In this paper, we revisit AQM design problem from control theoretical perspective but consider cascade control to further optimize performance in user application level while considering bufferbloat phenomenon. Control theory is one of the most efficient tools for AQM to bring a better system stability due to well-developed control theory background. Several efforts have been recently put into this direction for RED , PID-AQM [13, 14], and controller design in state space [15, 16] or queuing modelling with the impatient customer feature  and so forth. Based on the fluid-flow approximation model for additive increase-multiplicative decrease (AIMD) phase of TCP, they converted dynamic equations of window size and queue length into system transfer function or state space by linearization methods. Then they designed the specific controller according to a closed-loop transfer function of the whole TCP system. We realize that these models almost design one-loop control for queue length only which creates some problem of difficult adjusting controller parameters and stability guarantee. One more loop with cascade design in control theory would improve their performance, especially the bad transient behaviour of current debloat schemes. So we consider a two-loop control scheme for AQM, which is mainly dedicated to bufferbloat issue. Dividing into an inner and an outer loop, the inner one adjusts window size based on changing of traffic and feedback window size at time . The outer one’s mission is to adjust queue length based on feedback queue length value at time . Each inner loop and outer loop are designed using two transfer functions which decomposed from the fluid-flow model and, therefore, have different controllers. One difficulty when considering this cascade design is the interaction in time-scale between two loops. We see that the inner loop operates in the transport layer while the outer one operates in link layer (faster than transport layer). The main motivation is that solving bufferbloat (large buffer) problem cannot be done without considering different network layers simultaneously. Therefore, one-loop control methods like Drop Tail, RED, or classical PID should not be adequate for bufferbloat mitigation. Our proposed CPC, with an inner and an outer loop, acts in both the transport layer (adjusting window size) and the link layer (adjusting queue length). To the best of our knowledge, our work is the first attempt to adapt cascade control method to bufferbloat research field. The weakness of this method is that more complexity is added because of two additional controllers. However, better performance results (shorter queuing delay and larger goodput) are achieved and we are going to see more details in Section 5. The performance metrics we evaluate consist of measured round-trip time, queue length at each instantaneous time, and goodput at TCP application layer which represents the users’ (clients) satisfaction level. The primary contributions are summarized as follows:(i)We propose a cascade probability control (CPC) which has two control loops. The inner loop gets information from current window size and capacity of link while the outer loop is based on difference between average measured queue length and queue length reference value.(ii)Section 4 presents our proposed CPC controllers which are designed using the optimal margin method in frequency domain. The fast transient and stability in a wide frequency range can be achieved using this method.(iii)We develop our own model to simulate CPC performance using the popular open-source software, OMNeT++. We also compare our proposal with Drop Tail and RED under three popular TCP stacks (e.g., Reno, Cubic, and FreeBSD.) using the real-world stack module network simulation cradle (NSC). Simulation results demonstrate that bufferbloat delay can be reduced significantly (≈50% compared to Drop Tail and RED) and well controlled by CPC (Section 5).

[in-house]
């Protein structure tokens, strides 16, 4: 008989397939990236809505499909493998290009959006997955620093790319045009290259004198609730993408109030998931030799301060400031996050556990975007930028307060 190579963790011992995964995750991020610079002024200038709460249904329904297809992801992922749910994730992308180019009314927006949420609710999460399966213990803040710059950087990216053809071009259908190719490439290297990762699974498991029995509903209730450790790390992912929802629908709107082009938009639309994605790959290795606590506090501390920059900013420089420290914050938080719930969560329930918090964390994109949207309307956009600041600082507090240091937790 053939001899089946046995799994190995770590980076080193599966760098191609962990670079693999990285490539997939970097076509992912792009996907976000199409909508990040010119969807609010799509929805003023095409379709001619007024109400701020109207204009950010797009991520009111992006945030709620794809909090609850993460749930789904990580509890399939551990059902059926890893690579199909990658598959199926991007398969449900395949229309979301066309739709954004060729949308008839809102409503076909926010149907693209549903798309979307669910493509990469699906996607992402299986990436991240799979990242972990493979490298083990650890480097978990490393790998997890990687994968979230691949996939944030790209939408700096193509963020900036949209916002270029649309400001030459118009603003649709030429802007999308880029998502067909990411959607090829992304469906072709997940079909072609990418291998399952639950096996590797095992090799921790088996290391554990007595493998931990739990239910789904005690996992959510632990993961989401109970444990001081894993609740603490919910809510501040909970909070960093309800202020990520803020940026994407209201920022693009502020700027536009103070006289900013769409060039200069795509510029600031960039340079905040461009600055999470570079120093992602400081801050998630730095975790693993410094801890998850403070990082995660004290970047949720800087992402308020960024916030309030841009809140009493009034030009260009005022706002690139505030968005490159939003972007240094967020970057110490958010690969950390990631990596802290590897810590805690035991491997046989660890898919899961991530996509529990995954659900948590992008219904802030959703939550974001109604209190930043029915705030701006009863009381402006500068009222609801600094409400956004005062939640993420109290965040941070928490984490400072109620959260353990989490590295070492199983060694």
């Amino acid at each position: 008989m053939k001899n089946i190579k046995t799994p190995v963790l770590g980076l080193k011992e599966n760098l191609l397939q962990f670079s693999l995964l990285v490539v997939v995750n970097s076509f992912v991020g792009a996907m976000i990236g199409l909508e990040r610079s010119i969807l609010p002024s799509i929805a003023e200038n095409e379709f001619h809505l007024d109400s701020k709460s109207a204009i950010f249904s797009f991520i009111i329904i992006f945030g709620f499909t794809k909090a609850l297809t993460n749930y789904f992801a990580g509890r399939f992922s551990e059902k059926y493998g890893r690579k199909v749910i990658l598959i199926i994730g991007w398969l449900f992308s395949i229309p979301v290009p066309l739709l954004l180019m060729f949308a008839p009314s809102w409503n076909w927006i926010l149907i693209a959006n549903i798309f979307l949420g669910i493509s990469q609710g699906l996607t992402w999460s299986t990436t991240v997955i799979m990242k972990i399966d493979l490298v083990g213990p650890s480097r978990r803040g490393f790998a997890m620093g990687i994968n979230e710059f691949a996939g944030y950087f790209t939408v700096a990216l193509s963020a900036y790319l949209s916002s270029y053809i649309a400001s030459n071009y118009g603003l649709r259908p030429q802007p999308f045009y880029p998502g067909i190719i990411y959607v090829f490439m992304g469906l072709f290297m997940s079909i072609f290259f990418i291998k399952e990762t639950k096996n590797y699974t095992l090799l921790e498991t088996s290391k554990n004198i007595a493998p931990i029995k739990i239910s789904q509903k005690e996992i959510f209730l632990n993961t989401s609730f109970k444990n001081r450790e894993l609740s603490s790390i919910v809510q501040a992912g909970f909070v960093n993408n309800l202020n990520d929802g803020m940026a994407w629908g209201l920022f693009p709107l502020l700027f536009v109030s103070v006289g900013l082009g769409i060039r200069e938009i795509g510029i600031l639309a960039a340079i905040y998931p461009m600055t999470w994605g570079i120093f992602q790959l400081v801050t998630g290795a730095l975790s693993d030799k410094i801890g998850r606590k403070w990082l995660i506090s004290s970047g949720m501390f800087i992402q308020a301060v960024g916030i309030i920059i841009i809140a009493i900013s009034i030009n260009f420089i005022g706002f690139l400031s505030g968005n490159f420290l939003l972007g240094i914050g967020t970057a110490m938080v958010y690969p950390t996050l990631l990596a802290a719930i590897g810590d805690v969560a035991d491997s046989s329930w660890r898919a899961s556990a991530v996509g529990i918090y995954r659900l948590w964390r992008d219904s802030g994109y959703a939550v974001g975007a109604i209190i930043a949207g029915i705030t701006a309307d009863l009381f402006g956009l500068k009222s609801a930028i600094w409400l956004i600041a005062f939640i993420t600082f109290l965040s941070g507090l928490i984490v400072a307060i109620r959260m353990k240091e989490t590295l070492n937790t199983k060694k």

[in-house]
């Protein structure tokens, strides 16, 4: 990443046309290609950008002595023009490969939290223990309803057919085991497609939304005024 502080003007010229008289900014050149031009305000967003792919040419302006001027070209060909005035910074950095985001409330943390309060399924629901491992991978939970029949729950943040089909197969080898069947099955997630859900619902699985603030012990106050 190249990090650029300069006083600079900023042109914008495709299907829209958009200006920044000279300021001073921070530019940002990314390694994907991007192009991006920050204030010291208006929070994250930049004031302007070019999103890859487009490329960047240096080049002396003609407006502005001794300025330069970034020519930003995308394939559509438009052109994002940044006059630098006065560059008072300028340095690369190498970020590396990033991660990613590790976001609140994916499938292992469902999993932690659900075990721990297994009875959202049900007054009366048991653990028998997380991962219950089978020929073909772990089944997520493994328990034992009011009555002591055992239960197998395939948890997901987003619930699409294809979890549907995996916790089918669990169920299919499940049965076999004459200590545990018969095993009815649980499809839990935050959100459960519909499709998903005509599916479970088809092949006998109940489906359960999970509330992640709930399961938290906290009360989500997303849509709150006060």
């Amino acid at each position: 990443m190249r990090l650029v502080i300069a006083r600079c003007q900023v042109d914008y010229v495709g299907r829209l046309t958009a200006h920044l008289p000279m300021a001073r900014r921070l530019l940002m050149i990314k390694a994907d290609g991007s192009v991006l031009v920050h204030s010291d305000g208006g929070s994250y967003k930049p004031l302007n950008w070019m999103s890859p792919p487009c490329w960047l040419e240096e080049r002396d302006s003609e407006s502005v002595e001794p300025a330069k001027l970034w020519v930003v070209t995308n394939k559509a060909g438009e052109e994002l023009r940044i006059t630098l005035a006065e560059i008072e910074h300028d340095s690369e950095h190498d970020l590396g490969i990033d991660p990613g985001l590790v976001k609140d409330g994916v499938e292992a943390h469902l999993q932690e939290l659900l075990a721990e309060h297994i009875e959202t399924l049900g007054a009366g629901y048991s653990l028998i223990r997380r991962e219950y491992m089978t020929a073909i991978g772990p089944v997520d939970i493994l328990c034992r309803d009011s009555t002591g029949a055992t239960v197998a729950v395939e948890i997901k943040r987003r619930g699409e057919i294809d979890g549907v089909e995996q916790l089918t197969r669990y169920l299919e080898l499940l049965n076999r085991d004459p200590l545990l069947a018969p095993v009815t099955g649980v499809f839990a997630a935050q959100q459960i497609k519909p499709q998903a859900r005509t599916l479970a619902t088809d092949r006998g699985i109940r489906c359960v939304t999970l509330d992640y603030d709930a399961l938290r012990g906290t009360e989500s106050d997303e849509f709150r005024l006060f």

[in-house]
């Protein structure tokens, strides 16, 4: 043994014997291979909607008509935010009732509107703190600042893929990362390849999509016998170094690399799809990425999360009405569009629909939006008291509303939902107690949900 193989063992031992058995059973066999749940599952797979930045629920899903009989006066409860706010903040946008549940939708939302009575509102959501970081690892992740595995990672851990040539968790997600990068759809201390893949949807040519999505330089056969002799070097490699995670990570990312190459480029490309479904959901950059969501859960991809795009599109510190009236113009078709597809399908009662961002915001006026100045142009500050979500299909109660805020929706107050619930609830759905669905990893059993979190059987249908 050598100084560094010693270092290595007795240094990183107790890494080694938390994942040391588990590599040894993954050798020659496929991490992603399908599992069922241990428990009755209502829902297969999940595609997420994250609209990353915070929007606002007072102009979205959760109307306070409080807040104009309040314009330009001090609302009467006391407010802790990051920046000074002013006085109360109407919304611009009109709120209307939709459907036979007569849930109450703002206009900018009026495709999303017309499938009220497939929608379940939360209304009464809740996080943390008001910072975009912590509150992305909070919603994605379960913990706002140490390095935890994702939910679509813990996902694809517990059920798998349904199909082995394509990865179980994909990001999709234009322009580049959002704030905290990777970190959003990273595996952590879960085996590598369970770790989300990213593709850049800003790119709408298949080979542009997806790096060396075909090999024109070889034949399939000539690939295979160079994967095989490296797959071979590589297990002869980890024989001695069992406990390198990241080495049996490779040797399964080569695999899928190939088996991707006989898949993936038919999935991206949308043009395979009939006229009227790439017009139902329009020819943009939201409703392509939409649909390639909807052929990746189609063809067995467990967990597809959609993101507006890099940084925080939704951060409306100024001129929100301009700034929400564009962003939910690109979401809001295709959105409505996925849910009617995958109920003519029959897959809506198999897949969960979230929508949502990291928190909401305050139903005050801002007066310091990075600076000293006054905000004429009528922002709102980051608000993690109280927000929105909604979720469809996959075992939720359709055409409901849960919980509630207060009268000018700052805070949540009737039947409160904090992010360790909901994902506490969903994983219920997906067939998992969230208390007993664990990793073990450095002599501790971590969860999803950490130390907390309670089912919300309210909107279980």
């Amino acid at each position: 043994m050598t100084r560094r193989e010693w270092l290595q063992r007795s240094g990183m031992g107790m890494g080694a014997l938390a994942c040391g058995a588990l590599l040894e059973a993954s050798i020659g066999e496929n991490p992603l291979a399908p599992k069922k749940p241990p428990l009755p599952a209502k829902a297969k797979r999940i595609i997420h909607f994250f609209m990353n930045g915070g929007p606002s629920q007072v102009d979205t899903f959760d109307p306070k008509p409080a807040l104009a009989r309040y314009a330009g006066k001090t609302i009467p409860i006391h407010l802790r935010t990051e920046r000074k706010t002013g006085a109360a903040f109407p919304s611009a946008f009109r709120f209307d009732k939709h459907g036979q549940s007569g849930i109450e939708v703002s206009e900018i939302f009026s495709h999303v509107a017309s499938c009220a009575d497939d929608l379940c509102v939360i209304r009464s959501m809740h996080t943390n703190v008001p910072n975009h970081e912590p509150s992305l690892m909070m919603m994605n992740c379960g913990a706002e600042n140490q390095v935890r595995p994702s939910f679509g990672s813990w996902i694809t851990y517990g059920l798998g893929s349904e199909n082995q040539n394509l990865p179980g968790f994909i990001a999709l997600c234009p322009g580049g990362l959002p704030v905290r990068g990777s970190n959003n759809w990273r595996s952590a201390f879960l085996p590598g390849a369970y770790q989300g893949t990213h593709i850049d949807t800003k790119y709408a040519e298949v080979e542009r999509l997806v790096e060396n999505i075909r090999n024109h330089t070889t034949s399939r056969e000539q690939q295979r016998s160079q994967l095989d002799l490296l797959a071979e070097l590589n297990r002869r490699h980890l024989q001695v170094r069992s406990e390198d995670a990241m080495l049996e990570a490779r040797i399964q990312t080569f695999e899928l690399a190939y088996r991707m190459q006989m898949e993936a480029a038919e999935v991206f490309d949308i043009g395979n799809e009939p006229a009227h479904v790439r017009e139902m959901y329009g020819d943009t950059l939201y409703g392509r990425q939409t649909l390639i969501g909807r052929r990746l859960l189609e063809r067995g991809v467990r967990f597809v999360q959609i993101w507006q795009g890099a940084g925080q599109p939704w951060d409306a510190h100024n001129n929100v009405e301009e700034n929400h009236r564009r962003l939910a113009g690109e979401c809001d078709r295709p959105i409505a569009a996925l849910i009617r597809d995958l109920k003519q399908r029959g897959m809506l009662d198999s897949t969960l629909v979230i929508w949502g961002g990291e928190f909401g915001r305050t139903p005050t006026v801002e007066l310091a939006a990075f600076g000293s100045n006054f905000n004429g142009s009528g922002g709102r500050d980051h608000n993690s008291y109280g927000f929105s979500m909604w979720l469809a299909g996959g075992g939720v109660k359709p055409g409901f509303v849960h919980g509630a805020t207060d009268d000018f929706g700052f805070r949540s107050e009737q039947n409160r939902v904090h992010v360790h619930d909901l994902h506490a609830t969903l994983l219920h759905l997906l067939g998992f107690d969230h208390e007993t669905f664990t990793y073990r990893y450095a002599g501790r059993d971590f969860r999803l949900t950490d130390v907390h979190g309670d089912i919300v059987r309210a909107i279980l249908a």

2. Related Works